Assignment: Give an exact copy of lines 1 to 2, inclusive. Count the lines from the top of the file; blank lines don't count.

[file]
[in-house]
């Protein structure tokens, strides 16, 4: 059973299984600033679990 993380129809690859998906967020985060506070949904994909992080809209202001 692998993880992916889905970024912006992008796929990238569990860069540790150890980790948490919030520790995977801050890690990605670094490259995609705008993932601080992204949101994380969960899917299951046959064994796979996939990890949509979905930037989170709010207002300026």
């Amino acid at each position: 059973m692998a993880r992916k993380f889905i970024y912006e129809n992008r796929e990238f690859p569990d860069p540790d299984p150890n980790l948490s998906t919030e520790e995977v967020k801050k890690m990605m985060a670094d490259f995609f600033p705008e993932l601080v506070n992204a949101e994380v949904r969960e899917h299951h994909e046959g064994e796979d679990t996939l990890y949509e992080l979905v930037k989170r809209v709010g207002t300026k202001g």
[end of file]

[in-house]
């Protein structure tokens, strides 16, 4: 059973299984600033679990 993380129809690859998906967020985060506070949904994909992080809209202001 692998993880992916889905970024912006992008796929990238569990860069540790150890980790948490919030520790995977801050890690990605670094490259995609705008993932601080992204949101994380969960899917299951046959064994796979996939990890949509979905930037989170709010207002300026």